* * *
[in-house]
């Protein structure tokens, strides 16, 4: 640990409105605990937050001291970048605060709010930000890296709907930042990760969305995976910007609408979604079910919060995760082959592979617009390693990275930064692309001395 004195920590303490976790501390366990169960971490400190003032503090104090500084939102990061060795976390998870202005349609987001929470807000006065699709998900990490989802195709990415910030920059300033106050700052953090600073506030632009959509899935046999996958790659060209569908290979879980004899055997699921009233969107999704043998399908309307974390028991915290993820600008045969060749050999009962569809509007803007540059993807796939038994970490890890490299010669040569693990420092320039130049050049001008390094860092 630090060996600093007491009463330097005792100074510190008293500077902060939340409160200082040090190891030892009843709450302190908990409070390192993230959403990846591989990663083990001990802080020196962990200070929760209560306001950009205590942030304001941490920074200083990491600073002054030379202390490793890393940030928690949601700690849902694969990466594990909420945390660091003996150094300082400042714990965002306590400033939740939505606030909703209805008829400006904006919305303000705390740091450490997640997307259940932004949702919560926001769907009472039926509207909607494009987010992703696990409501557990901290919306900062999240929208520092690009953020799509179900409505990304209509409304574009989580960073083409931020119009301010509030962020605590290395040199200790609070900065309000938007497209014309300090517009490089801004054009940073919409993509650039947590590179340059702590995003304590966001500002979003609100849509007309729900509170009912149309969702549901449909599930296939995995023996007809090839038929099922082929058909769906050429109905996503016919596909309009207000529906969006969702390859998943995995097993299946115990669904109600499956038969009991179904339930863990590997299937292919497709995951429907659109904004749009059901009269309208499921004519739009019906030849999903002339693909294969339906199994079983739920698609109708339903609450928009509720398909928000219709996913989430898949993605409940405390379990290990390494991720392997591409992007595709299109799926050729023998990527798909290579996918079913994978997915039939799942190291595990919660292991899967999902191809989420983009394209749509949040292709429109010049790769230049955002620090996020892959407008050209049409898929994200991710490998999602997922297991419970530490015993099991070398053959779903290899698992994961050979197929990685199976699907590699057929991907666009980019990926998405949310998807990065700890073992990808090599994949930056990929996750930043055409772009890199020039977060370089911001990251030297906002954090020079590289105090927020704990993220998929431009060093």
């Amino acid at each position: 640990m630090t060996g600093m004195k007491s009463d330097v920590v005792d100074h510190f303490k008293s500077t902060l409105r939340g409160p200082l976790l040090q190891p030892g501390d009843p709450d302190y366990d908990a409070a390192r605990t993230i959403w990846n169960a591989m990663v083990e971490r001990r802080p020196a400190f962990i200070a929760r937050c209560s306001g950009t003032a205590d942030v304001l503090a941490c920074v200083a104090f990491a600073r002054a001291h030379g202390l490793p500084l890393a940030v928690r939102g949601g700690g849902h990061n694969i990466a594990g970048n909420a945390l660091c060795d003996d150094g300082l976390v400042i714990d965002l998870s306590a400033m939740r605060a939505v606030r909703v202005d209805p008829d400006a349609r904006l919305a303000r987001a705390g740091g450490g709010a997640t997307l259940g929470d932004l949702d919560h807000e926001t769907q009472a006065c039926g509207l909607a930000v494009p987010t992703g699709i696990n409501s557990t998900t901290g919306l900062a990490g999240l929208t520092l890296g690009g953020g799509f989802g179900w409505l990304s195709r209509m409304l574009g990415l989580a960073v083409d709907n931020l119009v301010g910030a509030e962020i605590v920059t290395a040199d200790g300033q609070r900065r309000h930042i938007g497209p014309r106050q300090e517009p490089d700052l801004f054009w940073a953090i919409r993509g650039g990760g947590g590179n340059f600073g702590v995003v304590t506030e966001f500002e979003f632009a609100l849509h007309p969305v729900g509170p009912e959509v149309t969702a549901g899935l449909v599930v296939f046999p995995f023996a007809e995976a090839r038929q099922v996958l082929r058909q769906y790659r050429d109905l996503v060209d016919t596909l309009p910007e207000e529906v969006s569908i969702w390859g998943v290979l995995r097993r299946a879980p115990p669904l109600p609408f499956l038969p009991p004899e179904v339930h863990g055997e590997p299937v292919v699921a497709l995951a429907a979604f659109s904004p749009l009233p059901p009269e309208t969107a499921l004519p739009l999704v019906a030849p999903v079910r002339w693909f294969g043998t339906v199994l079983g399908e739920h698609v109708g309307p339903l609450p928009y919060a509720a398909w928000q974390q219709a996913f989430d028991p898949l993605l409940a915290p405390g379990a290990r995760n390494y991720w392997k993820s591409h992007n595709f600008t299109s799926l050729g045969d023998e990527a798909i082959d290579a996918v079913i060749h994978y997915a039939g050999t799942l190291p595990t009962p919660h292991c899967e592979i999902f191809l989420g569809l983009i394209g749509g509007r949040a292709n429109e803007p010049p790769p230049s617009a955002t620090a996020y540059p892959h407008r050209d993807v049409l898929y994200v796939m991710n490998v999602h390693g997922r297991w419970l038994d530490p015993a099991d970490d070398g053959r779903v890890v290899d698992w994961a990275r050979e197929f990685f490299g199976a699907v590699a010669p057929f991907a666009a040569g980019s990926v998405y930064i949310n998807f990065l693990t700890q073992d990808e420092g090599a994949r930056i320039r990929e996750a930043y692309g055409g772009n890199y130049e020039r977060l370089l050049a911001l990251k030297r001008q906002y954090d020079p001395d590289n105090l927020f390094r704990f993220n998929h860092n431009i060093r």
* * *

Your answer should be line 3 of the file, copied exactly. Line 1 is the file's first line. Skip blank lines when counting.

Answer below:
């Amino acid at each position: 640990m630090t060996g600093m004195k007491s009463d330097v920590v005792d100074h510190f303490k008293s500077t902060l409105r939340g409160p200082l976790l040090q190891p030892g501390d009843p709450d302190y366990d908990a409070a390192r605990t993230i959403w990846n169960a591989m990663v083990e971490r001990r802080p020196a400190f962990i200070a929760r937050c209560s306001g950009t003032a205590d942030v304001l503090a941490c920074v200083a104090f990491a600073r002054a001291h030379g202390l490793p500084l890393a940030v928690r939102g949601g700690g849902h990061n694969i990466a594990g970048n909420a945390l660091c060795d003996d150094g300082l976390v400042i714990d965002l998870s306590a400033m939740r605060a939505v606030r909703v202005d209805p008829d400006a349609r904006l919305a303000r987001a705390g740091g450490g709010a997640t997307l259940g929470d932004l949702d919560h807000e926001t769907q009472a006065c039926g509207l909607a930000v494009p987010t992703g699709i696990n409501s557990t998900t901290g919306l900062a990490g999240l929208t520092l890296g690009g953020g799509f989802g179900w409505l990304s195709r209509m409304l574009g990415l989580a960073v083409d709907n931020l119009v301010g910030a509030e962020i605590v920059t290395a040199d200790g300033q609070r900065r309000h930042i938007g497209p014309r106050q300090e517009p490089d700052l801004f054009w940073a953090i919409r993509g650039g990760g947590g590179n340059f600073g702590v995003v304590t506030e966001f500002e979003f632009a609100l849509h007309p969305v729900g509170p009912e959509v149309t969702a549901g899935l449909v599930v296939f046999p995995f023996a007809e995976a090839r038929q099922v996958l082929r058909q769906y790659r050429d109905l996503v060209d016919t596909l309009p910007e207000e529906v969006s569908i969702w390859g998943v290979l995995r097993r299946a879980p115990p669904l109600p609408f499956l038969p009991p004899e179904v339930h863990g055997e590997p299937v292919v699921a497709l995951a429907a979604f659109s904004p749009l009233p059901p009269e309208t969107a499921l004519p739009l999704v019906a030849p999903v079910r002339w693909f294969g043998t339906v199994l079983g399908e739920h698609v109708g309307p339903l609450p928009y919060a509720a398909w928000q974390q219709a996913f989430d028991p898949l993605l409940a915290p405390g379990a290990r995760n390494y991720w392997k993820s591409h992007n595709f600008t299109s799926l050729g045969d023998e990527a798909i082959d290579a996918v079913i060749h994978y997915a039939g050999t799942l190291p595990t009962p919660h292991c899967e592979i999902f191809l989420g569809l983009i394209g749509g509007r949040a292709n429109e803007p010049p790769p230049s617009a955002t620090a996020y540059p892959h407008r050209d993807v049409l898929y994200v796939m991710n490998v999602h390693g997922r297991w419970l038994d530490p015993a099991d970490d070398g053959r779903v890890v290899d698992w994961a990275r050979e197929f990685f490299g199976a699907v590699a010669p057929f991907a666009a040569g980019s990926v998405y930064i949310n998807f990065l693990t700890q073992d990808e420092g090599a994949r930056i320039r990929e996750a930043y692309g055409g772009n890199y130049e020039r977060l370089l050049a911001l990251k030297r001008q906002y954090d020079p001395d590289n105090l927020f390094r704990f993220n998929h860092n431009i060093r």